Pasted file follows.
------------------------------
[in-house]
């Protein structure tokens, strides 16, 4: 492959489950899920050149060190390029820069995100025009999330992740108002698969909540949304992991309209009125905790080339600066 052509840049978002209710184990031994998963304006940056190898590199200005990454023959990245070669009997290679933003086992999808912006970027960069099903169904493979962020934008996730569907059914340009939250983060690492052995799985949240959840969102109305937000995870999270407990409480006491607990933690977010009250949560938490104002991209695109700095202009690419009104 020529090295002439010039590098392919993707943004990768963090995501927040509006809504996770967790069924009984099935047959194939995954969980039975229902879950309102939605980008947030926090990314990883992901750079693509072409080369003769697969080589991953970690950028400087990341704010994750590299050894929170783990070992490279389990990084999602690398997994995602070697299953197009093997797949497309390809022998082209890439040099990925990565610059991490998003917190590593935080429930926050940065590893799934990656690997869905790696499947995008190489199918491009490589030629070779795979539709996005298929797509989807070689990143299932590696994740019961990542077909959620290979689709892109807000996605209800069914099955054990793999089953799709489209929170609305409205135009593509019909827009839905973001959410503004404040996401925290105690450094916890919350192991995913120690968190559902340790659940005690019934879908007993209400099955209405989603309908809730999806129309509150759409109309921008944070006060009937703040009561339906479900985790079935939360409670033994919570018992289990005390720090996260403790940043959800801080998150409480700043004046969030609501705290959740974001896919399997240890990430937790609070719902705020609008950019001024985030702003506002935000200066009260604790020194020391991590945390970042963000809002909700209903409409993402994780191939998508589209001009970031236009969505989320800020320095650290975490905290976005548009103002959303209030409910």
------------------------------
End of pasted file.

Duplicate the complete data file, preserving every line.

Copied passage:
[in-house]
């Protein structure tokens, strides 16, 4: 492959489950899920050149060190390029820069995100025009999330992740108002698969909540949304992991309209009125905790080339600066 052509840049978002209710184990031994998963304006940056190898590199200005990454023959990245070669009997290679933003086992999808912006970027960069099903169904493979962020934008996730569907059914340009939250983060690492052995799985949240959840969102109305937000995870999270407990409480006491607990933690977010009250949560938490104002991209695109700095202009690419009104 020529090295002439010039590098392919993707943004990768963090995501927040509006809504996770967790069924009984099935047959194939995954969980039975229902879950309102939605980008947030926090990314990883992901750079693509072409080369003769697969080589991953970690950028400087990341704010994750590299050894929170783990070992490279389990990084999602690398997994995602070697299953197009093997797949497309390809022998082209890439040099990925990565610059991490998003917190590593935080429930926050940065590893799934990656690997869905790696499947995008190489199918491009490589030629070779795979539709996005298929797509989807070689990143299932590696994740019961990542077909959620290979689709892109807000996605209800069914099955054990793999089953799709489209929170609305409205135009593509019909827009839905973001959410503004404040996401925290105690450094916890919350192991995913120690968190559902340790659940005690019934879908007993209400099955209405989603309908809730999806129309509150759409109309921008944070006060009937703040009561339906479900985790079935939360409670033994919570018992289990005390720090996260403790940043959800801080998150409480700043004046969030609501705290959740974001896919399997240890990430937790609070719902705020609008950019001024985030702003506002935000200066009260604790020194020391991590945390970042963000809002909700209903409409993402994780191939998508589209001009970031236009969505989320800020320095650290975490905290976005548009103002959303209030409910």